There is a significant number of broadband Internet services around the world that still implement cable-modem technology that uses the coaxial cable rather than Ethernet or xDSL technology for the copper run.
But most of these setups are limited to an asymmetrical download-upload bandwidth even though newer DOCSIS 3.0 standards open up download speeds of 1Gbps. This has effectively ruled out cable-modem services for business applications including those of us who work from home.
CableLabs have cemented a new standard called Full Duplex DOCSIS 3.1 which allows for symmetrical bandwidths of up to 10Gbps. This can allow cable-TV companies and the like who implement coaxial-cable technology to sell business-grade cable-modem Internet using that technology. The idea will be to bake it in to the DOCSIS 3.1 specification suite which will be used to assess cable-modem endpoint equipment and cable-Internet services.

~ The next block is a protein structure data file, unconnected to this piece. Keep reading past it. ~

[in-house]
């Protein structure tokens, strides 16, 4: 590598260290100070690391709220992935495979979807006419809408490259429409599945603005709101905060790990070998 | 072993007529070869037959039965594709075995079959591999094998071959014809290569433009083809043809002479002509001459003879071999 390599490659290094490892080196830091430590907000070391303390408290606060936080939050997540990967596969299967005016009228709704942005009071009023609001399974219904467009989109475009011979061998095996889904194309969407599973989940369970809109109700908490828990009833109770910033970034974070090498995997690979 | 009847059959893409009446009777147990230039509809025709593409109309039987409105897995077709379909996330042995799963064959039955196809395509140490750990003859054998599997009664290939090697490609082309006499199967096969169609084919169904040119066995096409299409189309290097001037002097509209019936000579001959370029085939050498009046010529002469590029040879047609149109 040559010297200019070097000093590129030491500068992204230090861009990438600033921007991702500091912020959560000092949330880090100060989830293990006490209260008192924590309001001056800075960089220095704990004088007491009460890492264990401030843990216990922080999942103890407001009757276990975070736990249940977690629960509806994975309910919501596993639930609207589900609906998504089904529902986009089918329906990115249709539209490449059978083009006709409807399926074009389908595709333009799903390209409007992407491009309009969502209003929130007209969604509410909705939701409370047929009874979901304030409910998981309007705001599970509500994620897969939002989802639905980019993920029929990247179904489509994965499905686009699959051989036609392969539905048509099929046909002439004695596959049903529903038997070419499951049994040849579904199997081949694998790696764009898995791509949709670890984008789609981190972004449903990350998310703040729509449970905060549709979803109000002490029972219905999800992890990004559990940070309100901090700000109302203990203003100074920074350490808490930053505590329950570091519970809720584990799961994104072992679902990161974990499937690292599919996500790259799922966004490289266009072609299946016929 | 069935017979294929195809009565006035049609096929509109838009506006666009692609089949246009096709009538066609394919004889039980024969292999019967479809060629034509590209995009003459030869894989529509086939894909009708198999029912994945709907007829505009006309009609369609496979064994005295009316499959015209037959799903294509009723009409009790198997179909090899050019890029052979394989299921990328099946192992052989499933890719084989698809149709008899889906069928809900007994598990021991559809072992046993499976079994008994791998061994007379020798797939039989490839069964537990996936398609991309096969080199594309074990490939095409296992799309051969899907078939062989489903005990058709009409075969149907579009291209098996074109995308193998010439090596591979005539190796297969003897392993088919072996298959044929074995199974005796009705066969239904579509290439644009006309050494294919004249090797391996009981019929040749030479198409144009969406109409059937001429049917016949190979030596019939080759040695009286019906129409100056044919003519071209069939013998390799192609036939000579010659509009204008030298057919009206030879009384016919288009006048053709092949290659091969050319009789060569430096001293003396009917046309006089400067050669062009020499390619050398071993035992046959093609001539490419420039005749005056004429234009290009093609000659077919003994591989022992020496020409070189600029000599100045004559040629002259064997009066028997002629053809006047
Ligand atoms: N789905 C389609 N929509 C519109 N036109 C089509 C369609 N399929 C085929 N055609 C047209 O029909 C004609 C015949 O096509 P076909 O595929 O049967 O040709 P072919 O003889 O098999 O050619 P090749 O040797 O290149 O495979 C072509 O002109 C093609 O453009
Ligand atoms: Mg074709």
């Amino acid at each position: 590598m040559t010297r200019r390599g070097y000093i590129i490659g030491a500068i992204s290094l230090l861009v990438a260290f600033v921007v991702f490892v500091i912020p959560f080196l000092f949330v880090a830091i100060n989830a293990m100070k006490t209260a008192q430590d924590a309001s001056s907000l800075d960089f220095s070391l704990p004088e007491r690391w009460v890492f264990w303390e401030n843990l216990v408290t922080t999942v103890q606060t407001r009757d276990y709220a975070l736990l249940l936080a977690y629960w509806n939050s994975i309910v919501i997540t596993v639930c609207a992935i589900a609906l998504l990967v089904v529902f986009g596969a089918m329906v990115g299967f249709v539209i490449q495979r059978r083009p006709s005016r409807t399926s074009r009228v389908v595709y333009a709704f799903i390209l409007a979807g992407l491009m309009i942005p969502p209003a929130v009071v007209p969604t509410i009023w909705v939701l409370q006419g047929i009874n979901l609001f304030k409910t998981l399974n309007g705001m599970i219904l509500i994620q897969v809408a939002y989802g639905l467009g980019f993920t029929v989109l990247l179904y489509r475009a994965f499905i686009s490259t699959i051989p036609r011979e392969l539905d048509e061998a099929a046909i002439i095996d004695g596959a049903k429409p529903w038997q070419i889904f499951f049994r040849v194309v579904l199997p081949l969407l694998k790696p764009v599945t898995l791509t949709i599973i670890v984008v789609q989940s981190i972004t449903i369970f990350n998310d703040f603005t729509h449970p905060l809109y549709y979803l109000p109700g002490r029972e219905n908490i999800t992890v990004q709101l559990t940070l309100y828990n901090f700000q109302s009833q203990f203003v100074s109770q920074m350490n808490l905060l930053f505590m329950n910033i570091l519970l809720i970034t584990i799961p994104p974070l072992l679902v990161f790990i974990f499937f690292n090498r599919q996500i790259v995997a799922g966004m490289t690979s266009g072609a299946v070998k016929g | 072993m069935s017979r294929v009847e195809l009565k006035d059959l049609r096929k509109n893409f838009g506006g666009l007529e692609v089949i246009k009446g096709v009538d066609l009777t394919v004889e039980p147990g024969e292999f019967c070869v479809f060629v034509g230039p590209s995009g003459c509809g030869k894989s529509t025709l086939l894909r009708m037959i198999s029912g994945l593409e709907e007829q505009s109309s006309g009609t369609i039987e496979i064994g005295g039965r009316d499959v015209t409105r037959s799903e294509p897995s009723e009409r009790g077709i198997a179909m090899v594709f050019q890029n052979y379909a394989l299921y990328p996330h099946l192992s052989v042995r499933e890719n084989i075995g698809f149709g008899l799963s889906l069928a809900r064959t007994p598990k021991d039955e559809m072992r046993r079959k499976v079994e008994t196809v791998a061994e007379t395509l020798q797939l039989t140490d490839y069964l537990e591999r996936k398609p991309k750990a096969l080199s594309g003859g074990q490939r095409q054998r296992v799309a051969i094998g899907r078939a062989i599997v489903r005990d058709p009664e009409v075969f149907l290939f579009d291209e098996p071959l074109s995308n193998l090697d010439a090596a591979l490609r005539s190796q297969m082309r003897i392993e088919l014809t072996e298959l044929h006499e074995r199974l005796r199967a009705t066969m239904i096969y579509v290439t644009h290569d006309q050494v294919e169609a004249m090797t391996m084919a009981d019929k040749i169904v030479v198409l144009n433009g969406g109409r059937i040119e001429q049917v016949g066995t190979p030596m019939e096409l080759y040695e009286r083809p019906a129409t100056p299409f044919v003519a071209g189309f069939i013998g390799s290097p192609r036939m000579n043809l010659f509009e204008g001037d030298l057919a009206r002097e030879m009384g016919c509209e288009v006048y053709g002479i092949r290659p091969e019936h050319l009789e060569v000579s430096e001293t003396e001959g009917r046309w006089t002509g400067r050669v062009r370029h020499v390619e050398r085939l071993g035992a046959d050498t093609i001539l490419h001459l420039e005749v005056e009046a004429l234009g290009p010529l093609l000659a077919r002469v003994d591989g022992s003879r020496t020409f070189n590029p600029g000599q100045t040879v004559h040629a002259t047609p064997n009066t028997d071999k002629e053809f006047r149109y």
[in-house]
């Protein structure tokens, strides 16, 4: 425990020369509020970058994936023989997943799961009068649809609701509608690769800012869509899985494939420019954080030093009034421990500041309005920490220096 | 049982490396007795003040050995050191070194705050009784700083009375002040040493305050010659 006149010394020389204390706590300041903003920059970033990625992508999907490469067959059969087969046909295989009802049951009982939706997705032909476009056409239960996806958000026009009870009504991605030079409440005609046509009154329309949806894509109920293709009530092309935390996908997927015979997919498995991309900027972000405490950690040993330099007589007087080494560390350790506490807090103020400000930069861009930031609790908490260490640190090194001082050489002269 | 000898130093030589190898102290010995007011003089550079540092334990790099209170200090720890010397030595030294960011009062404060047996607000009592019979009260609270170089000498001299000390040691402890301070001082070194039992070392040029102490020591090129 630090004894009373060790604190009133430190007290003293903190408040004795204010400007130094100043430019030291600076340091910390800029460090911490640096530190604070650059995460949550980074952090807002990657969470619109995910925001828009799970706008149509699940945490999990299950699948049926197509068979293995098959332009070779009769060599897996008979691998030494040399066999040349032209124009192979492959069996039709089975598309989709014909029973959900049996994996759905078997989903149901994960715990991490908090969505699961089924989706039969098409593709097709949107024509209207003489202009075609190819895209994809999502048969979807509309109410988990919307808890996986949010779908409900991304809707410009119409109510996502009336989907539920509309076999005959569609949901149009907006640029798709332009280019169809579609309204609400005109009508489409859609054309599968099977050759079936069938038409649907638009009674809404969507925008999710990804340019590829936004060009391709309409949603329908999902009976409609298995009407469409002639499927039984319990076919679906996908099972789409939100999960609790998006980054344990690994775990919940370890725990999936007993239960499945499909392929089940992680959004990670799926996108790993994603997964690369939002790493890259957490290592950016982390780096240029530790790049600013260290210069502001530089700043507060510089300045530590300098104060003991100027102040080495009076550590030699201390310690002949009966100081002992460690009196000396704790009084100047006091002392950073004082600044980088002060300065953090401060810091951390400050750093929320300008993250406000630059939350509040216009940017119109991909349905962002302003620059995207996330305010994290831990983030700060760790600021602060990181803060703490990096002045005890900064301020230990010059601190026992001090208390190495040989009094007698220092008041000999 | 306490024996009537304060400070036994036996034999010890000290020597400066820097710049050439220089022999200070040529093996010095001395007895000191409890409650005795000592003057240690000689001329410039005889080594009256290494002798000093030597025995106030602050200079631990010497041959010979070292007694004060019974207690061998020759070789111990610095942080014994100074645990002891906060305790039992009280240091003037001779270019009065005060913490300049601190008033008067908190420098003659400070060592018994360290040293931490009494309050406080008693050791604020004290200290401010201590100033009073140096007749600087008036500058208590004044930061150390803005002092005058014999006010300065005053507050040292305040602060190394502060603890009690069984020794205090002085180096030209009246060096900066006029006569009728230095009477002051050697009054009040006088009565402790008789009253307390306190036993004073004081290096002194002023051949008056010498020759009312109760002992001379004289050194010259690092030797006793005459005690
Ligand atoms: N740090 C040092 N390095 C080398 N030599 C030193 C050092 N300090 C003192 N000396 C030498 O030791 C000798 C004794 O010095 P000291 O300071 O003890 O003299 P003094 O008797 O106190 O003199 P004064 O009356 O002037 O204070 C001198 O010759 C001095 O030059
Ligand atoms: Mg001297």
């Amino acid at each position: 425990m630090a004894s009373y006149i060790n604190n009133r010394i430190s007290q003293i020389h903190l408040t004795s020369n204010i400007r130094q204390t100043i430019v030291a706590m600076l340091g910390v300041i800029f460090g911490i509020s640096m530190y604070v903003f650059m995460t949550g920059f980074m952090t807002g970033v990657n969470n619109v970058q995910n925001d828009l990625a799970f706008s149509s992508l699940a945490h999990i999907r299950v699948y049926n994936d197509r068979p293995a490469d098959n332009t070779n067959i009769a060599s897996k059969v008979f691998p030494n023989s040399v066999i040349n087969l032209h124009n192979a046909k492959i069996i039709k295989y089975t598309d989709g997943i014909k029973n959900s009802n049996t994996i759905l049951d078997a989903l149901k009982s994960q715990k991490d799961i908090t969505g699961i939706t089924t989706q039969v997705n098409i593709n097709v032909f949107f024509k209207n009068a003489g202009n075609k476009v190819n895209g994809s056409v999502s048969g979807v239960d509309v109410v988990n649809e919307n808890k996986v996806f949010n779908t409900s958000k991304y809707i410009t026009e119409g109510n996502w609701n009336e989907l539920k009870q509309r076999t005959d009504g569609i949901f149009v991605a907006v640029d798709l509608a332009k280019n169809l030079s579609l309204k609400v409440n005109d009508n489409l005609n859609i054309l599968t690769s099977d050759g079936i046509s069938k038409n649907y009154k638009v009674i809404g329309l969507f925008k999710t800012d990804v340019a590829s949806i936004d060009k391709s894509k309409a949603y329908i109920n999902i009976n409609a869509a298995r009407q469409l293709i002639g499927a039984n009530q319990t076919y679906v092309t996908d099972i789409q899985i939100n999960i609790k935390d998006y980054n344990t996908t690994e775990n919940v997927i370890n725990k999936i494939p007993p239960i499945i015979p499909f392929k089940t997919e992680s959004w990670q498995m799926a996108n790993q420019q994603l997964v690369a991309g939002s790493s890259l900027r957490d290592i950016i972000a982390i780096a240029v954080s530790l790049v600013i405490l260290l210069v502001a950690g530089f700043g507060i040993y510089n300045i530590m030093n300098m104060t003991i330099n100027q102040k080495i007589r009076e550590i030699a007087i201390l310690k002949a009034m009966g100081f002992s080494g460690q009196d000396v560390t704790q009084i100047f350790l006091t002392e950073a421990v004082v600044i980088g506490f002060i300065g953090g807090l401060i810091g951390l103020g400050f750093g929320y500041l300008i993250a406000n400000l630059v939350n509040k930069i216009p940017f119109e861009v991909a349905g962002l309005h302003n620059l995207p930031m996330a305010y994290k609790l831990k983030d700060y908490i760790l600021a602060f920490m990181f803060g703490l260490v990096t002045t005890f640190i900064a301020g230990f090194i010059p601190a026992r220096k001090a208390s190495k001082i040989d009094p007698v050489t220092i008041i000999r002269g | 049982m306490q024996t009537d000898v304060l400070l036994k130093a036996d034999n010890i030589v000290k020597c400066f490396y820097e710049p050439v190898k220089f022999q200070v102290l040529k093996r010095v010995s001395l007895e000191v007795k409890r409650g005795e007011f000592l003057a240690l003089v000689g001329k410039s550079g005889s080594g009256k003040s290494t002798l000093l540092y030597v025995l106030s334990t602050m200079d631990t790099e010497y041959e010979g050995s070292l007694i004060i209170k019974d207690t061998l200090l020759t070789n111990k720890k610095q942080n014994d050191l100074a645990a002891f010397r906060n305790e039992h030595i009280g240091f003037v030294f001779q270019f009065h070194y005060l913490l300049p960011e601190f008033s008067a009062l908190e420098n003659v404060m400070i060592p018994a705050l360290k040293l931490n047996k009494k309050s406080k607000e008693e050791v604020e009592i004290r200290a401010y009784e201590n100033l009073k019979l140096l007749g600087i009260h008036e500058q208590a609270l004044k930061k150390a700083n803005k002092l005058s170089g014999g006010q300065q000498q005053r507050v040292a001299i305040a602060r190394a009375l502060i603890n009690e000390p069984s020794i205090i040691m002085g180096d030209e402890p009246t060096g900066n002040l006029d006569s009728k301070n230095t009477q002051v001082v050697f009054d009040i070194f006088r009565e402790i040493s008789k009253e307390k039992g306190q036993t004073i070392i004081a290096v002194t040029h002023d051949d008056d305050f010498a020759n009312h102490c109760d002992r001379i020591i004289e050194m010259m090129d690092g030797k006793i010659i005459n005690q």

I would also see this benefit fibre-coaxial next-generation broadband setups by allowing for up to 10Gbps symmetrically and making them legitimate with a wide range of users. The main problem that will affect its deployment in the US cable marketplace is the notorious reticence for the cable companies to implement this technology or make it available for a price that is reasonable for residential and small-business users. This is a symptom of the poor level of competition that is existing in that marketplace.